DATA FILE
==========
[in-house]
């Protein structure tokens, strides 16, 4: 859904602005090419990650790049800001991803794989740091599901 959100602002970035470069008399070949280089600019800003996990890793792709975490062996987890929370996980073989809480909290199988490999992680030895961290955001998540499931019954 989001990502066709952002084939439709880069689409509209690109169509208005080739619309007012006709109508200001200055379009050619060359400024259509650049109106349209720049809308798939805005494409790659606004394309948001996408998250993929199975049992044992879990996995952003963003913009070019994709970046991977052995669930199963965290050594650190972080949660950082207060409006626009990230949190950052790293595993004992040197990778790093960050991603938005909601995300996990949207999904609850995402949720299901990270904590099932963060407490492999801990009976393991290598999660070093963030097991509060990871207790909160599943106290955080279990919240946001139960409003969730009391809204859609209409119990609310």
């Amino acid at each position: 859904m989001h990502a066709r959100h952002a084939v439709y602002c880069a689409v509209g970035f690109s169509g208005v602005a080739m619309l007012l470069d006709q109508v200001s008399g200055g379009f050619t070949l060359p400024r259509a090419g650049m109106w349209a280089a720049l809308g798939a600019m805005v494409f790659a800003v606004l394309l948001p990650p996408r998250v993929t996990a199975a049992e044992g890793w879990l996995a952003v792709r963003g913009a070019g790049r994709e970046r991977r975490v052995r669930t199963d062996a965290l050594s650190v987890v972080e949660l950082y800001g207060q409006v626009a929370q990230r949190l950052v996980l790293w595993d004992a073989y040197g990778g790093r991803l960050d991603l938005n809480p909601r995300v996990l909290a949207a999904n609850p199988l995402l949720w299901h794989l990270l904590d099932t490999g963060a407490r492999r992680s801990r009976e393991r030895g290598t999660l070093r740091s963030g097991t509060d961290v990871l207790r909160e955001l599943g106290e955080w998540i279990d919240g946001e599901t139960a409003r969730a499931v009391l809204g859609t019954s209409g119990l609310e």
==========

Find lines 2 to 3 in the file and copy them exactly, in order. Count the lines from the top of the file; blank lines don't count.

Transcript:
């Protein structure tokens, strides 16, 4: 859904602005090419990650790049800001991803794989740091599901 959100602002970035470069008399070949280089600019800003996990890793792709975490062996987890929370996980073989809480909290199988490999992680030895961290955001998540499931019954 989001990502066709952002084939439709880069689409509209690109169509208005080739619309007012006709109508200001200055379009050619060359400024259509650049109106349209720049809308798939805005494409790659606004394309948001996408998250993929199975049992044992879990996995952003963003913009070019994709970046991977052995669930199963965290050594650190972080949660950082207060409006626009990230949190950052790293595993004992040197990778790093960050991603938005909601995300996990949207999904609850995402949720299901990270904590099932963060407490492999801990009976393991290598999660070093963030097991509060990871207790909160599943106290955080279990919240946001139960409003969730009391809204859609209409119990609310």
């Amino acid at each position: 859904m989001h990502a066709r959100h952002a084939v439709y602002c880069a689409v509209g970035f690109s169509g208005v602005a080739m619309l007012l470069d006709q109508v200001s008399g200055g379009f050619t070949l060359p400024r259509a090419g650049m109106w349209a280089a720049l809308g798939a600019m805005v494409f790659a800003v606004l394309l948001p990650p996408r998250v993929t996990a199975a049992e044992g890793w879990l996995a952003v792709r963003g913009a070019g790049r994709e970046r991977r975490v052995r669930t199963d062996a965290l050594s650190v987890v972080e949660l950082y800001g207060q409006v626009a929370q990230r949190l950052v996980l790293w595993d004992a073989y040197g990778g790093r991803l960050d991603l938005n809480p909601r995300v996990l909290a949207a999904n609850p199988l995402l949720w299901h794989l990270l904590d099932t490999g963060a407490r492999r992680s801990r009976e393991r030895g290598t999660l070093r740091s963030g097991t509060d961290v990871l207790r909160e955001l599943g106290e955080w998540i279990d919240g946001e599901t139960a409003r969730a499931v009391l809204g859609t019954s209409g119990l609310e």